I’ve always loved the French expression “Vive la différence,” which originally referred to the difference between the sexes, then evolved to celebrate the differences between any two or more groups of people. Nielsen holds our annual Consumer 360 Conference each year, where we provide clients with more granular insights about today’s consumer.
This year, one of our sessions, “Marketing that Matters,” focused on the differences in consumer behavior. Three major consumer groups were focused on: Baby Boomers, Media Moms, and Lower Income Consumers. I learned so much, I just had to share.
Baby Boomers (born between 1946 and 1964), have been a major influence in American culture for decades – music, family structure, dress, social mores – you name it. This age group consists of almost 100 million consumers, including me. For years, boomers have been the darlings of the advertising and marketing world. But, even the youngest baby boomers are “aging out” of the system, so to speak. The 18-49 age demographic has long been the coveted “sweet spot” for marketers and media executives. The youngest boomers, however, are now 48. Baby boomers are responsible for almost $230 billion in sales for consumer packaged goods (CPG). That’s more than 50 percent of all CPG sales. It is estimated that this group will dominate consumer spending even more in about five years, with control of a whopping 70 percent of all disposable income in the U.S. And, guess what? Only about 5 percent of ad dollars are geared towards consumers age 35-64. Can you say, “Missed opportunity?”
Then, we have Media Moms. This represents another very specific opportunity for marketers. You don’t need me or research to confirm what we moms already know – we are constantly running hither and yon, handling our business at home and out of the house – 24/7. Because we are busy, moms tend to be early tech adopters (OK, so maybe it takes me a minute to catch on. But, I’m there now). Because, technology ultimately makes our lives a little more efficient. Some points of comparison:
● More than 50 percent of moms own a smartphone. Seems like we use them for everything: Shopping, price-checking, mobile banking and social networking, not to mention talking and keeping our girlfriends posted on everything we have to do.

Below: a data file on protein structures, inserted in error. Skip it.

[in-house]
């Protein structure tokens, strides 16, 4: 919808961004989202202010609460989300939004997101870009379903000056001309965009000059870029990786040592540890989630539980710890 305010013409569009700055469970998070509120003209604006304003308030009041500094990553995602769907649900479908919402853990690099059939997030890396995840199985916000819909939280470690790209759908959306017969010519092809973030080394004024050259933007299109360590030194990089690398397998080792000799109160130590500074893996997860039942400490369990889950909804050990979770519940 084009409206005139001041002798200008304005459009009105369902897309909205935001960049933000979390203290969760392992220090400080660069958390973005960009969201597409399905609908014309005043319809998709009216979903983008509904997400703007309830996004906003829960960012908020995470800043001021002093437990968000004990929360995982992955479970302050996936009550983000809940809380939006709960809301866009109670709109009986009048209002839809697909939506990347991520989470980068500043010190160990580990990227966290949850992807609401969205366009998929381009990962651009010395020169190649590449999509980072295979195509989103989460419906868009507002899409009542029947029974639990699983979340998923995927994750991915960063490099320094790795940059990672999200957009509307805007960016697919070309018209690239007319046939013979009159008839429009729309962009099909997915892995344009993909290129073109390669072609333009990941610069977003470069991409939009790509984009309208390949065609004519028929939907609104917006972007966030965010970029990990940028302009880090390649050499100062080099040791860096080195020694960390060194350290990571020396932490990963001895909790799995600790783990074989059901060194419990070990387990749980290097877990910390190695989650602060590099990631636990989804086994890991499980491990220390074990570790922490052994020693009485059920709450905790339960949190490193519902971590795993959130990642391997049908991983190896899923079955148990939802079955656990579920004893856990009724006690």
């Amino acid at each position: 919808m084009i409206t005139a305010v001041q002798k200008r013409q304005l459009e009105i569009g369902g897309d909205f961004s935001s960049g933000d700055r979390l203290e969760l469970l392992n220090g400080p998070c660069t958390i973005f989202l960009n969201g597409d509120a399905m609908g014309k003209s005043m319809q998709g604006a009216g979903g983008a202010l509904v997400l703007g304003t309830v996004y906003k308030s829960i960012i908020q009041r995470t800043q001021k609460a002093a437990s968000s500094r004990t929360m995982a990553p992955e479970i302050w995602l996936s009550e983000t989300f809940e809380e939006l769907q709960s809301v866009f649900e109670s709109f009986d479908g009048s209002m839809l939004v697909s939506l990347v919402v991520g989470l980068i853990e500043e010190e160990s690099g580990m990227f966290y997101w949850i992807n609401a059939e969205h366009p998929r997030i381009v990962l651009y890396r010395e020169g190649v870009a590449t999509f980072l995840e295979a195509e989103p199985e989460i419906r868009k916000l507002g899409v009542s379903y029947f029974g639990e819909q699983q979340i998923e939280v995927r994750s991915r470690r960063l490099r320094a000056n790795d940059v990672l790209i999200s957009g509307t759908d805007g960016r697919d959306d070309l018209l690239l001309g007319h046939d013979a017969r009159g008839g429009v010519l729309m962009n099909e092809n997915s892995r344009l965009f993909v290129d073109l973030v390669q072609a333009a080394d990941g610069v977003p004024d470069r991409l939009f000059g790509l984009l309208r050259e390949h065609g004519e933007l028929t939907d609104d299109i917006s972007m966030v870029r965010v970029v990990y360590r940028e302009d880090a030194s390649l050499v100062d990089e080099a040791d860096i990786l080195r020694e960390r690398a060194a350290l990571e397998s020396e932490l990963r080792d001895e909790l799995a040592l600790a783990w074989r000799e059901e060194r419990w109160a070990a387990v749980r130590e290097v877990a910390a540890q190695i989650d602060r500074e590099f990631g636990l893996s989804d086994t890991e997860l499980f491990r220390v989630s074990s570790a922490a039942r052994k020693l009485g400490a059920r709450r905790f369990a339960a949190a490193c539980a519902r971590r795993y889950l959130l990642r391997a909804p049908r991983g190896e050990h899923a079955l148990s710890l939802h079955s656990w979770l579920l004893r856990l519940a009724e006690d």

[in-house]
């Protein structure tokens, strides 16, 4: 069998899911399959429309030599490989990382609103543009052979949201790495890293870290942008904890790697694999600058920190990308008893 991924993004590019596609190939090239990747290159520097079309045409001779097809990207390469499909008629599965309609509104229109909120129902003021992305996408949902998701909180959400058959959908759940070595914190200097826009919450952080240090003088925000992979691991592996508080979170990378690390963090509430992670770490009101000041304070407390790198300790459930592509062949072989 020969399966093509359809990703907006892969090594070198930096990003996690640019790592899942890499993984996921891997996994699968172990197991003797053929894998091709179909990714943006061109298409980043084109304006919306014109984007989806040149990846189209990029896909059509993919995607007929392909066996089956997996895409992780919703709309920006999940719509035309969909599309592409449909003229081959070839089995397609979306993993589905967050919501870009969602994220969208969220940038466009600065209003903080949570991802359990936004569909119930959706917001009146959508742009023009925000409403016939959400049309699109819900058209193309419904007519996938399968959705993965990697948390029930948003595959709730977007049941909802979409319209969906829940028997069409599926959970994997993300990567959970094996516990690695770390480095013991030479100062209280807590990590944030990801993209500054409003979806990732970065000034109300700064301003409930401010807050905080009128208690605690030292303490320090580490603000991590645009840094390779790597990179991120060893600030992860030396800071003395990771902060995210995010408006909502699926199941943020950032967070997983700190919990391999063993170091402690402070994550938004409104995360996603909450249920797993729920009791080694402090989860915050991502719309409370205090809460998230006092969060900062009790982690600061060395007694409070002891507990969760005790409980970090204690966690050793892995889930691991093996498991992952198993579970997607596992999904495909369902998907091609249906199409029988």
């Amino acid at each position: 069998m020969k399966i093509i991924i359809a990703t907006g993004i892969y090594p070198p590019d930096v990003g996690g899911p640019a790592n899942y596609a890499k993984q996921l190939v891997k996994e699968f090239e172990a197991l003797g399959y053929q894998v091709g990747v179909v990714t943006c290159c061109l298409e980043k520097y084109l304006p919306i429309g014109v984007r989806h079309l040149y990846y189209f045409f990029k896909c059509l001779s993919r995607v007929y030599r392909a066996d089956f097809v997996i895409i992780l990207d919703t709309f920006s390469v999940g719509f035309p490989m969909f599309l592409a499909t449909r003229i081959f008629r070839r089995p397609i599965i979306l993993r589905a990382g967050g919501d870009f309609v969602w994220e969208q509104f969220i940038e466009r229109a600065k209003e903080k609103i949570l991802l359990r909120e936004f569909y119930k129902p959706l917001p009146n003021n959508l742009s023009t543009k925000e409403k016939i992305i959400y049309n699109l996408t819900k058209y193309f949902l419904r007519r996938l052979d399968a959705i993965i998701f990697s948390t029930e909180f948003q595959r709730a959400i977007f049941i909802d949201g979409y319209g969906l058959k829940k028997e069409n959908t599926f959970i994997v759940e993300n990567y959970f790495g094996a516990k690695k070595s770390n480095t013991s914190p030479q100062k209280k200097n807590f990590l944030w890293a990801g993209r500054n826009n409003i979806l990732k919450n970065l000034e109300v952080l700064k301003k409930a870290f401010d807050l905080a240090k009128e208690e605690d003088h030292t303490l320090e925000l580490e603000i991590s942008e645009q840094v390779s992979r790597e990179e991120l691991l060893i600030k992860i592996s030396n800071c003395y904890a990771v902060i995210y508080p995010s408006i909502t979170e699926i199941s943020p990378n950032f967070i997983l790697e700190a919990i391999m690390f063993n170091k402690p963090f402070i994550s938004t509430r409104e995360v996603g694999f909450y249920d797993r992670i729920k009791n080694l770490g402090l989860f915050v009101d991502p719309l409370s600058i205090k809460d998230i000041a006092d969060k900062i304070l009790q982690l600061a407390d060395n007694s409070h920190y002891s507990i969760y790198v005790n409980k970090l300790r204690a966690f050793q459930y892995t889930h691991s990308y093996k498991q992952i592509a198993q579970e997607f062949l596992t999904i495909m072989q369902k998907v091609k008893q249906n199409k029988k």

● Three years ago, moms were 30 percent more likely to text. As of the end of last year 83 percent of all moms text.
● As of April of this year 1 in 3 bloggers were moms.
● On average, moms watch less TV than the average viewer (uh, hello… you can’t be watching TV while you’re chauffeuring, cooking, out shopping, etc., or can you)? Moms’ viewing skews toward programs with a strong female lead and moms spend more than average time watching TV that was previously recorded by DVR’s (known in the research industry as “time-shifted” TV viewing).
● Ten percent of all moms own a tablet; 71 percent of tablet-owing moms let their children use it. (Guess we’ve come a long way from crayons and coloring books.)
Income disparity in our country is a growing reality that is gaining more essential attention, which is why more than ever the Lower Income Consumer is so relevant. This segment comprises 30 percent of the American population, defined as individuals making less than $30,000 per year. All ethnic groups are represented, though they are mostly White. These consumers are spread throughout the country, are largely comprised of the very young and the very old; and 60 percent are not in the work force. Not surprisingly, these consumers spend less overall than average, but they nonetheless represent an important chunk of the country’s total spend and are expected to grow in numbers. So there is an opportunity for companies to grow in market share with this growing population. On average, lower income consumers watch more TV and stream more online video than other consumers, and spend more time online, averaging approximately nine hours a month on Facebook, providing various points of opportunity to be reached with advertising messages.
What does all of this mean? It means regardless of our differences, be it age, income or parental status, when it comes to consumerism you matter. As always, use your power wisely.
Cheryl Pearson-McNeil is senior vice president of public affairs and government relations for Nielsen. For more information and studies go to www.nielsenwire.com.